Special Topics in Art and Culture: Roman Imperial Architecture
TTh 2:30-4:00pm
2163 AH
3 Credit Lecture. Meets with CLARCH 426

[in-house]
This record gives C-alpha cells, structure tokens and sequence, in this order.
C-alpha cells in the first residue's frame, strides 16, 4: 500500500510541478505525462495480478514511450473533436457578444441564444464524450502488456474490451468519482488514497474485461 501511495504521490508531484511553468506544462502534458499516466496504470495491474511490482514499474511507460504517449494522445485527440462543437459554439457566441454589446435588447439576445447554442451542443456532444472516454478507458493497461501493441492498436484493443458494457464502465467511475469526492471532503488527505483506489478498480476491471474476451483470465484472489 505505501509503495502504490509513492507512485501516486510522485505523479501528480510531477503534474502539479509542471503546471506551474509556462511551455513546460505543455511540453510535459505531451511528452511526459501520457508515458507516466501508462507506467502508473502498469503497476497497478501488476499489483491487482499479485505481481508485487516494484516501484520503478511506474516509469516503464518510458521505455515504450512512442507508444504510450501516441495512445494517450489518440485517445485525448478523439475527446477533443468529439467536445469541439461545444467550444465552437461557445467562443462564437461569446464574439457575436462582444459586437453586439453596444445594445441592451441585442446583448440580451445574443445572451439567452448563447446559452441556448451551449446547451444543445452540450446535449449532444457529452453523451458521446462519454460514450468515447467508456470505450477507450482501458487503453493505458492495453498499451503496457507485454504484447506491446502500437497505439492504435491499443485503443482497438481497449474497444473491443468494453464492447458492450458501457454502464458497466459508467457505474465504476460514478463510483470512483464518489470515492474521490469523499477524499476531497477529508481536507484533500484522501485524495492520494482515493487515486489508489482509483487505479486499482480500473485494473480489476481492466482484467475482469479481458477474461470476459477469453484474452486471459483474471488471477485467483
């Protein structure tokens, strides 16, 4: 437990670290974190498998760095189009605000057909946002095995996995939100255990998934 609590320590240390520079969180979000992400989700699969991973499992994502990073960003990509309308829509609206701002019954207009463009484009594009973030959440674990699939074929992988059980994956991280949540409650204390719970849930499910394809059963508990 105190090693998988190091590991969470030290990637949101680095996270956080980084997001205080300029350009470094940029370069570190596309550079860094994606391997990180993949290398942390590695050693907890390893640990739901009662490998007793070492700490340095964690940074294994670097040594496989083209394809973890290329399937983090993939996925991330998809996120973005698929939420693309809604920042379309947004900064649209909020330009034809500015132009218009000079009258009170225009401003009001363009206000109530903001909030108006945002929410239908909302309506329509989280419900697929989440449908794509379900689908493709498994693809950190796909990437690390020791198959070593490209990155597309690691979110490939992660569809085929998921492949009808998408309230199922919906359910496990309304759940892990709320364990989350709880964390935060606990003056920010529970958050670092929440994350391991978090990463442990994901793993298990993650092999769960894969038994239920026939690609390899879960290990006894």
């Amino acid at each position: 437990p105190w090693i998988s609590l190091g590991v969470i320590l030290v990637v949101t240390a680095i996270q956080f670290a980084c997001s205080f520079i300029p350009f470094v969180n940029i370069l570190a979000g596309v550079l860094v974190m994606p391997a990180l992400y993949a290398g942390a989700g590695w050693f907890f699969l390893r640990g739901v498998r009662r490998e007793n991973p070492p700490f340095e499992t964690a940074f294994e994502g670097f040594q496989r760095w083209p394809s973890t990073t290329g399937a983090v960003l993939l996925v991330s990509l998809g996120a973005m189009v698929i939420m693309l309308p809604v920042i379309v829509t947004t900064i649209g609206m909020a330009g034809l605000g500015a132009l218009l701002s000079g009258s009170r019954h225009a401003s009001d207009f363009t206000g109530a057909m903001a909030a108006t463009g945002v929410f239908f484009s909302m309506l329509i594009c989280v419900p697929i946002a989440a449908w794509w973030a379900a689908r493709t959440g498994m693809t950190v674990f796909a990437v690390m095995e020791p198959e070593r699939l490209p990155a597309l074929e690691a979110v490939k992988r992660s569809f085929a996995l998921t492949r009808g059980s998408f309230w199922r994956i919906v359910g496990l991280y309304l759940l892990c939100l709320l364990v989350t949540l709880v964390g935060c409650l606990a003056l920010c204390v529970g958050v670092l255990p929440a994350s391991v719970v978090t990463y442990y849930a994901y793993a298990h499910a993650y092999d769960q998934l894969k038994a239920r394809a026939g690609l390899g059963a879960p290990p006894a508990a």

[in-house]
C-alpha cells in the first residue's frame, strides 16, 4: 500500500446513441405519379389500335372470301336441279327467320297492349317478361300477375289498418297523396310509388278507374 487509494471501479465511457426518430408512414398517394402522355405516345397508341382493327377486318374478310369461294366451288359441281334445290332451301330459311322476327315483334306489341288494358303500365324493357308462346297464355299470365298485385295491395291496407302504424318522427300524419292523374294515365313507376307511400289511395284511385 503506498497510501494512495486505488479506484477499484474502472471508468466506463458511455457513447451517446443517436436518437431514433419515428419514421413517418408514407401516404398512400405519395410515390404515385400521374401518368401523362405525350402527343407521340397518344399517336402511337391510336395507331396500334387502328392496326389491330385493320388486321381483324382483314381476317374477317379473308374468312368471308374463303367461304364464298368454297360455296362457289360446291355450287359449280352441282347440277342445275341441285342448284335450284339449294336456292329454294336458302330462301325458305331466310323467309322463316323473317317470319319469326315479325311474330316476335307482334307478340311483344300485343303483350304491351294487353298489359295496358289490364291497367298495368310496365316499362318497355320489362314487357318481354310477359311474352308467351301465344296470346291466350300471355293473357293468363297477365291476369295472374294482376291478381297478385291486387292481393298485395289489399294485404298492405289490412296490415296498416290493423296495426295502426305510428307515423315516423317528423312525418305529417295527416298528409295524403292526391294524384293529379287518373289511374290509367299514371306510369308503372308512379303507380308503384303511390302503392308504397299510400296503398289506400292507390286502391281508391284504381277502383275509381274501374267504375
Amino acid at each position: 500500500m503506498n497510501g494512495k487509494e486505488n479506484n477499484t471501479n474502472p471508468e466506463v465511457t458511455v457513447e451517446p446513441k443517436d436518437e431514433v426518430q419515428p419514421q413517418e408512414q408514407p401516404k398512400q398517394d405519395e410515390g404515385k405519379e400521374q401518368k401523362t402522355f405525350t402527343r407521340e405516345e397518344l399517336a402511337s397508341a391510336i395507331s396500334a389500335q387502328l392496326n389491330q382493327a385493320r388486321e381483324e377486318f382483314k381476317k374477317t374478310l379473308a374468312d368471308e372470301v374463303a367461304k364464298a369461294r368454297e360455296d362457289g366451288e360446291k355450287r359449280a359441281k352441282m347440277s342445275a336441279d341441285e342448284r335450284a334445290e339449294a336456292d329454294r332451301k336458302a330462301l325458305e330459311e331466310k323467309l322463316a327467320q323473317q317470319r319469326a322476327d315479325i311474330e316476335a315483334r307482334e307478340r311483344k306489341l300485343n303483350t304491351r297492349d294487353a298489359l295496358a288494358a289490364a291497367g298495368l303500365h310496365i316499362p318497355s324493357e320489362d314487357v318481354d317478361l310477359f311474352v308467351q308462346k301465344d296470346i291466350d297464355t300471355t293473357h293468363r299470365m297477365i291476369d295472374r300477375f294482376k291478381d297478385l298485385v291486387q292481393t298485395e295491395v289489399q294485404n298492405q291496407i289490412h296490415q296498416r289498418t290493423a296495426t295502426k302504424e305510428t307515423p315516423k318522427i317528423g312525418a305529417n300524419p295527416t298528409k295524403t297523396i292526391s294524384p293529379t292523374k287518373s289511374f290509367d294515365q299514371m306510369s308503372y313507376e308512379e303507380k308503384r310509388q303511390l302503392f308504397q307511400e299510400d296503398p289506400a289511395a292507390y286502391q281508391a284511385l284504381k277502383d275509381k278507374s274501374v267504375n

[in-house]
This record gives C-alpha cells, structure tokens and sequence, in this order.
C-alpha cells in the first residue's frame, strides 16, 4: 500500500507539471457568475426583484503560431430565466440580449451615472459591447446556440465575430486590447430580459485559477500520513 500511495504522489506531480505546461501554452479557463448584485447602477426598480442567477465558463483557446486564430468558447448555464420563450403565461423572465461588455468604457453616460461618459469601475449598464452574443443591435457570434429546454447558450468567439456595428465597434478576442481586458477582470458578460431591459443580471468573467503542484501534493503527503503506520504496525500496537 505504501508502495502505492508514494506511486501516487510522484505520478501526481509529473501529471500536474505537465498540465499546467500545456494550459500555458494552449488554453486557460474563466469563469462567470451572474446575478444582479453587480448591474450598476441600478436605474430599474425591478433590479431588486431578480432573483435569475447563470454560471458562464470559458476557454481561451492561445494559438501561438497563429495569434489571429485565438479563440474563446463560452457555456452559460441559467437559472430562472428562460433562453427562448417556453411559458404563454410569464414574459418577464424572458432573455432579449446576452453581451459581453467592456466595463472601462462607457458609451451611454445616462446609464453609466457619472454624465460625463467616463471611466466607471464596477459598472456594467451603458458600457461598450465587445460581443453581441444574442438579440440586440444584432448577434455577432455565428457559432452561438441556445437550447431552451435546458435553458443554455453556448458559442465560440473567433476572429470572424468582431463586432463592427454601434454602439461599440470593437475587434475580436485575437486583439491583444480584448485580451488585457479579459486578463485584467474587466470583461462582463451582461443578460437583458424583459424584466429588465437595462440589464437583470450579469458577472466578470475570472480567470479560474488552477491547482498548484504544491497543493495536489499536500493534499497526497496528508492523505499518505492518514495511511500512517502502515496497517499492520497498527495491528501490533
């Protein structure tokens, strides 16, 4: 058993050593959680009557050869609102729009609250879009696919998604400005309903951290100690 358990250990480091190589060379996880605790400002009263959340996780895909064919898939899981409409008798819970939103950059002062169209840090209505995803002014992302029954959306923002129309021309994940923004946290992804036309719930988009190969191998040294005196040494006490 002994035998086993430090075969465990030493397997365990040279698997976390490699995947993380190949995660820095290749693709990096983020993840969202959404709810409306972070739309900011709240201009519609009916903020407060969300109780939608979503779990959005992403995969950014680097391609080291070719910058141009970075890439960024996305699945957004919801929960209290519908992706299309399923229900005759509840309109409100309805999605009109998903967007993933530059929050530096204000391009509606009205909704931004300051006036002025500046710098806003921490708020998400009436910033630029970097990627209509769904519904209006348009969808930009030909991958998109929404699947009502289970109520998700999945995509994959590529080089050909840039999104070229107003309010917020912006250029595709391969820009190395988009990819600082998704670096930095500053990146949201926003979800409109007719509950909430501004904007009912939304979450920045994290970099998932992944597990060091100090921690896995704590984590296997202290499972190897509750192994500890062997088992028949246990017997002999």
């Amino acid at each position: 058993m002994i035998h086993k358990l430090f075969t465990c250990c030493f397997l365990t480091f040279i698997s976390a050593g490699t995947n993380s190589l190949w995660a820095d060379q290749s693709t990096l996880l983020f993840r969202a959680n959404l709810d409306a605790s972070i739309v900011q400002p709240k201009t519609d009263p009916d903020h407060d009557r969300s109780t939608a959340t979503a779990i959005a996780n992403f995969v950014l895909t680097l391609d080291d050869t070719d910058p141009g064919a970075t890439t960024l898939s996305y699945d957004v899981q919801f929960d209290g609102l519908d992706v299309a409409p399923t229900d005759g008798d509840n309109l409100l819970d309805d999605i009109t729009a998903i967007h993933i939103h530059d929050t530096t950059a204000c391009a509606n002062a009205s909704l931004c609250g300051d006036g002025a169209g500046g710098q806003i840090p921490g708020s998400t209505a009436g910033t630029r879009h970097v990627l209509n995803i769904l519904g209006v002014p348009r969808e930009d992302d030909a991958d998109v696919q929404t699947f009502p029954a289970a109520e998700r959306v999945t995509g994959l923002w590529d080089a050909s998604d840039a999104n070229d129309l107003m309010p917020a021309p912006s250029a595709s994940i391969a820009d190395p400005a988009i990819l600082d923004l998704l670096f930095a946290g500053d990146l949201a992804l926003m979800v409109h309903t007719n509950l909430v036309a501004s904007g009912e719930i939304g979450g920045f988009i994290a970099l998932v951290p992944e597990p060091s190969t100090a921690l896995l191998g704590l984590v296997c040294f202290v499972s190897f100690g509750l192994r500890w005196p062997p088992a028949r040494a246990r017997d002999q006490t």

This course provides an in-depth examination of one of the hallmarks of Roman culture - its extraordinary architectural tradition, represented by monuments ranging from intact buildings such as the Pantheon in Rome, to engineering marvels such as the Roman aqueducts of southern France, to the marble cities of North Africa. The course will examine the architecture of the Roman empire from the reign of Augustus at the turn of the millennium to the reign of Justinian in the mid-sixth century C.E. Special attention will be paid to the urban development of Rome as an imperial capital, and to the the evidence of provincial towns such as Ephesus in Turkey for the influence of Roman architecture on the indigenous traditions of the nations conquered by the Romans. The course will conclude with a consideration of the adaptation of Roman architecture to Christianity, exemplified by the great Justinianic churches of Constantinople and Ravenna. The slide-lectures and readings will present the major monuments and building types, as well as related subjects such as city-planning and urbanism, and Roman engineering and construction methods. D.1